Tuesday, May 9, 2017

Review Of The 2017 Kia Optima Hybrid EX


Highlight: A plug-in hybrid is also available.

Test Vehicles MSRP: $37,235   (Base Model: $26,980)

Standard Safety Features: ABS; airbags; a hill start control system; a rear camera a vehicle stability system; a traction control system; auto headlights; and a tire mobility kit

Standard Equipment (Base Model): 16-inch wheels; cloth seats; manually controlled front seats;  a tilt/telescopic steering wheel; rear seat center armrest with integrated cup holder; leather wrapped steering wheel; leather gift shift knob; a dual zone automatic temperature control; a remote keyless entry with trunk opener; and a push button keyless ignition starter system


Standard Equipment (EX Model): 17-inch wheels; daytime running lights; LED lights; power folding outside mirrors; an automatic windshield defog system; USB charger; an 8-inch infotainment touchscreen; a 7-inch infotainment screen; mood adjusting for the interior; leather seats; power driver’s seat with two-way memory control; heated front seats; a heated steering wheel; front seat back map pockets; rear a/c vents; an electronic parking brake; and an automatic hold feature

Options: the driver’s assistance package, which includes a panoramic roof, a power sunshade, an audible rear parking system, a blind spot detection system, a rear cross traffic alert back up system, a radar-activated cruise control system, a forward collision braking system, ventilated front seats, heated rear seats, a lane departure warning system,  rear side window shades, an automatic dimming rearview mirror and a power front passenger seat

Trims:

Optima (gasoline model)
Optima plug-in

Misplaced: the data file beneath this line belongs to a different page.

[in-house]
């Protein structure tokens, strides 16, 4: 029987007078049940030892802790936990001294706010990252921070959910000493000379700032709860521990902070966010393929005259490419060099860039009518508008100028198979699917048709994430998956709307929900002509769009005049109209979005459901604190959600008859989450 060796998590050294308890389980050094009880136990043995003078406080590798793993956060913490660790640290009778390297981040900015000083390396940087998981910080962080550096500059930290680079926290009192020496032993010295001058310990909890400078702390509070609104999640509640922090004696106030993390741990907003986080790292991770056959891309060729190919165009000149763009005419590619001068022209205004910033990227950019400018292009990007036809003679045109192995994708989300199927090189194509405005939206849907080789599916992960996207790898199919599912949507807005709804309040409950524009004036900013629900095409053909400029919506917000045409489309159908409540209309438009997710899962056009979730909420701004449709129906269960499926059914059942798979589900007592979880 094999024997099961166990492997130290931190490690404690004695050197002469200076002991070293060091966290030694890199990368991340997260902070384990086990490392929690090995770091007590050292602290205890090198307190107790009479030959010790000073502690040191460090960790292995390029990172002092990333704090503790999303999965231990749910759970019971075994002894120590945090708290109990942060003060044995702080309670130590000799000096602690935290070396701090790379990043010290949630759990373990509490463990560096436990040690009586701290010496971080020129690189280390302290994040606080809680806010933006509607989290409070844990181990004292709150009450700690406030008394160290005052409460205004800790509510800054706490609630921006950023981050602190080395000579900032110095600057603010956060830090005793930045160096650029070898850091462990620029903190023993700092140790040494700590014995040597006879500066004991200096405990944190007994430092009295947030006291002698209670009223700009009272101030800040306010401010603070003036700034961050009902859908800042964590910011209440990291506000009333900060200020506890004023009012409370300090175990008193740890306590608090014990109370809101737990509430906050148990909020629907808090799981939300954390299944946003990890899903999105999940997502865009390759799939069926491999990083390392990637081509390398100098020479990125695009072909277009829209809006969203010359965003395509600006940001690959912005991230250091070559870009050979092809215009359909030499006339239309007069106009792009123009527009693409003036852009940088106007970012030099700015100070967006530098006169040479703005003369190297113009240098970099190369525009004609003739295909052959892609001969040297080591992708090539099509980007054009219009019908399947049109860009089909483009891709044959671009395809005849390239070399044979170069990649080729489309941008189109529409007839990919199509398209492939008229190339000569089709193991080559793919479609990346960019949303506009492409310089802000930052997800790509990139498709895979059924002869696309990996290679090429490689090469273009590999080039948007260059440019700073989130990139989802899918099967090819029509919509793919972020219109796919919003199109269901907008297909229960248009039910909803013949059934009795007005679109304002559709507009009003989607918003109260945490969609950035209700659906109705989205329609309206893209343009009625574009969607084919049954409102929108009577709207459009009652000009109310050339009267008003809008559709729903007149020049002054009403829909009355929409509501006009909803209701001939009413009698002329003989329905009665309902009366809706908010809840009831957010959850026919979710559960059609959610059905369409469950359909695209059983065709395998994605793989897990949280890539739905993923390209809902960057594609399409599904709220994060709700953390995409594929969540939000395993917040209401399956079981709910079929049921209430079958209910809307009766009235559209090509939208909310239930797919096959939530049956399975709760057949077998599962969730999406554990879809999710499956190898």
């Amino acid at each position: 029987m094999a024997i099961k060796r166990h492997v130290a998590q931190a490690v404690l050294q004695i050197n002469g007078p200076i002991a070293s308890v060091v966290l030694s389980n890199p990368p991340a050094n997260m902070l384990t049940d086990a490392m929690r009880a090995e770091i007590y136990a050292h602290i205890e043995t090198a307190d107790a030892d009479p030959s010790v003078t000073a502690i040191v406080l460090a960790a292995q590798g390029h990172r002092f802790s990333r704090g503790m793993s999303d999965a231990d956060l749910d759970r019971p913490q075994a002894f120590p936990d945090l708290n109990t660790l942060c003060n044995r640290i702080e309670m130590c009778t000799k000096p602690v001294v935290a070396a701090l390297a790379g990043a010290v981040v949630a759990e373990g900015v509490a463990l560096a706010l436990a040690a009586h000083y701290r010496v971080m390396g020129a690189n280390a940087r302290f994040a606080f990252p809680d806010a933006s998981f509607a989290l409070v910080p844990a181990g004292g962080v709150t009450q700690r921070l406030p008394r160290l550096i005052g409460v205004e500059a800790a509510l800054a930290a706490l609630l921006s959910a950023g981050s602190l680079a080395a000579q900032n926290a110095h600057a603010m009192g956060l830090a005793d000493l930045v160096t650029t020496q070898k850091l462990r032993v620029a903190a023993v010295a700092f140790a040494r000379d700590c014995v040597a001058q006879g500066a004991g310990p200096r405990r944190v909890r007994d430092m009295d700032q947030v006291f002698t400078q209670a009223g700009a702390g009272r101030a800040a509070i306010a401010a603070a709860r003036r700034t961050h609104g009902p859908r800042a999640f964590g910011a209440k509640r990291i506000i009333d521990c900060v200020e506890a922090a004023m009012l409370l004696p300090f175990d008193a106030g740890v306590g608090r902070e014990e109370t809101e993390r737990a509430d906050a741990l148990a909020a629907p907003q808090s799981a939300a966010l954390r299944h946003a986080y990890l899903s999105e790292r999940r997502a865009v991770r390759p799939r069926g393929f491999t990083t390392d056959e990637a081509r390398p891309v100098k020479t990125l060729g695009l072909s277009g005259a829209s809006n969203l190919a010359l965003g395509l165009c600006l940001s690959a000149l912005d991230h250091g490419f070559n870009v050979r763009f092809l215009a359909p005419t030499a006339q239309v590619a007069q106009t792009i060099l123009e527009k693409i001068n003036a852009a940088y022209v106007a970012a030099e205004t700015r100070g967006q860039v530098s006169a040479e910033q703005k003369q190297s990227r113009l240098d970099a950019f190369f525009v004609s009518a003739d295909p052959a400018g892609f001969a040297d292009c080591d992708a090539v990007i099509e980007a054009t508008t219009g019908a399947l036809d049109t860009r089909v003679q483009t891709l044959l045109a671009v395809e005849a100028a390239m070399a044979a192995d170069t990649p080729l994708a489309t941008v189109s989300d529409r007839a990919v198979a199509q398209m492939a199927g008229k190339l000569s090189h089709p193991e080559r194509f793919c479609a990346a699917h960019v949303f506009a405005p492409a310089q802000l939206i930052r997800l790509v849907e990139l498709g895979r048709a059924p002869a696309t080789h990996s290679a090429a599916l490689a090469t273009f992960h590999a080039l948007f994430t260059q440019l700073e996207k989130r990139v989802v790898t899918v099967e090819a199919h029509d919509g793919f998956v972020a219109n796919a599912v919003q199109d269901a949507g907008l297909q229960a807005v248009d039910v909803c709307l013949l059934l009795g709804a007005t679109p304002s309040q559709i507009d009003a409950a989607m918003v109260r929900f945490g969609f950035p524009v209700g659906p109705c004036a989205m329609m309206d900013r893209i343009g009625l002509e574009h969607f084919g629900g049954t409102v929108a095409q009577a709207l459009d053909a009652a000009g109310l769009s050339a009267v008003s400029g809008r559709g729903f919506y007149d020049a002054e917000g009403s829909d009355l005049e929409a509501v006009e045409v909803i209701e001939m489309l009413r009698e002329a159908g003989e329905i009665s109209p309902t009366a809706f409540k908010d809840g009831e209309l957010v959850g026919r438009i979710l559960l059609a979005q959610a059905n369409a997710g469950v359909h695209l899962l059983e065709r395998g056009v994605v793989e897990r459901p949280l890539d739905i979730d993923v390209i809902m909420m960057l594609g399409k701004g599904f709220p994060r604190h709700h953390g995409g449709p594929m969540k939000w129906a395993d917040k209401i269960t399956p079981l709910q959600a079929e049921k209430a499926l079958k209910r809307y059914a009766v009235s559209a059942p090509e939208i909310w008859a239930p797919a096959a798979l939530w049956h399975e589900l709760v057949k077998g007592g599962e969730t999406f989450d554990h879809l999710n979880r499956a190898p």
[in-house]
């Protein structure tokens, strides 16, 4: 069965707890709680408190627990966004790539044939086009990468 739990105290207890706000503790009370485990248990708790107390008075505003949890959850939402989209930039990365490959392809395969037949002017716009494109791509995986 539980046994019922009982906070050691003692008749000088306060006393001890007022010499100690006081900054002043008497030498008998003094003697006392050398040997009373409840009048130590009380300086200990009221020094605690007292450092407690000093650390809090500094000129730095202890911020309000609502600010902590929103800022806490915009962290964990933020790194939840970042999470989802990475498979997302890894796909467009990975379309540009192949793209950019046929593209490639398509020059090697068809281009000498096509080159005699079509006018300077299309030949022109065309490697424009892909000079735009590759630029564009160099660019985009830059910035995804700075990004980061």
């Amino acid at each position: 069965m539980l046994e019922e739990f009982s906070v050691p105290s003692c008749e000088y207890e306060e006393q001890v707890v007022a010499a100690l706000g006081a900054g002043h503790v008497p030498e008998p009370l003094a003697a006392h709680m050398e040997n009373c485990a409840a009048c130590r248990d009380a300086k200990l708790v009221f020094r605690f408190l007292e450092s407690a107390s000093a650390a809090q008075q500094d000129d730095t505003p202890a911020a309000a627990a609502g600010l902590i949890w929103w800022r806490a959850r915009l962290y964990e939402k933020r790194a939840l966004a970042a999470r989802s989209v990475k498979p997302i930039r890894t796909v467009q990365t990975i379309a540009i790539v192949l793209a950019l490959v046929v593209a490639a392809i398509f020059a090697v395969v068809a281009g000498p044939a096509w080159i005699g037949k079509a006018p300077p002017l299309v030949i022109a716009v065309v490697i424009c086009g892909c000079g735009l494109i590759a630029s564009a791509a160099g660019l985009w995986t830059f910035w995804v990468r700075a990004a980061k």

Standard Audio On Test Vehicle: a 4-speaker AM/FM with satellite  

Bluetooth Connectivity: Yes

USB Connectivity: Yes

Bumper-to-Bumper Warranty: 3 years or 36,000 miles

Powertrain Warranty: 5 years or 60,000 miles

Standard Engine/Horsepower: 2.0-liter, 4-cylinder turbo/210-hp

Recommended Fuel: Regular

Standard Fuel Mileage:
39-city/46-hwy




What’s New: The Optima, which was restyled in 2016, adds a second generation hybrid to the line up. With the exception of the Optima hybrid being powered by an all-new 2.0-liter, 4-cylinder-engine, the midsize vehicle looks and drives like the evolutionary restyled 2016 model. This new powertrain improves the fuel economy by 10 percent over its predecessor, which ironically offered a larger engine.

Why: The Kia Optima is available in two trims and with one powertrain. Besides the brand’s second generation hybrid wearing an evolved exterior shell and an all-new interior, the enhanced fuel economy is the big news. Kia’s design and engineering team has incorporated a new driver assistance system gauge, which allows the driver to monitor the 10 percent fuel economy improvement via the all-new 2.0-liter, 4-cylinder engine.  

In fact, this new driver assistance system monitor helps to coach the driver as to when to coast and brake, using an icon in the instrument panel that blinks and makes audible alerts.

Furthermore, depending upon the trim, the more fuel efficient family sedan now offers the latest advanced safety features, too. Those features include a lane departure warning system, a blind spot detection system, a radar activated cruise control system and a front collision warning system.

Moreover, the layout of the driver friendly instrument panel provides easy-to-use useful gages. With the exception of the driver assistance system, the Optima hybrid literally mirrors the interior of the Optima gasoline model.

And, depending on the trim selected, hybrid buyers can expect supportive front seats, which can be both ventilated and heated, in the 2017 Optima.



But: While the powertrain team at Kia is touting their new more fuel efficient engine in this year’s restyled model, the total driving range of the 2017 Optima has decreased by 24 miles due to the smaller tank size.

Moreover, according to fueleconomy.gov, all of the Optima hybrid competitors, including its sister brand Hyundai, has a longer driving range. In the case of the Honda Accord and the Hyundai Sonata, respectively they have driving ranges of 758 and 777. Ironically, the driving range of the Kia Optima hybrid is only 668 on a full tank of gas. Go figure.

Verdict: Although hybrid sales are relatively soft, due the relatively low gas prices, the Optima hybrid is a worthy contender for those seeking a fuel-efficient, well-built family sedan with a contemporary design.  And like its sister brand, Hyundai, the Optima hybrid offers one of the best warranties in the segment.


Competition: Honda Accord Hybrid; Hyundai Sonata Hybrid; and Toyota Camry Hybrid

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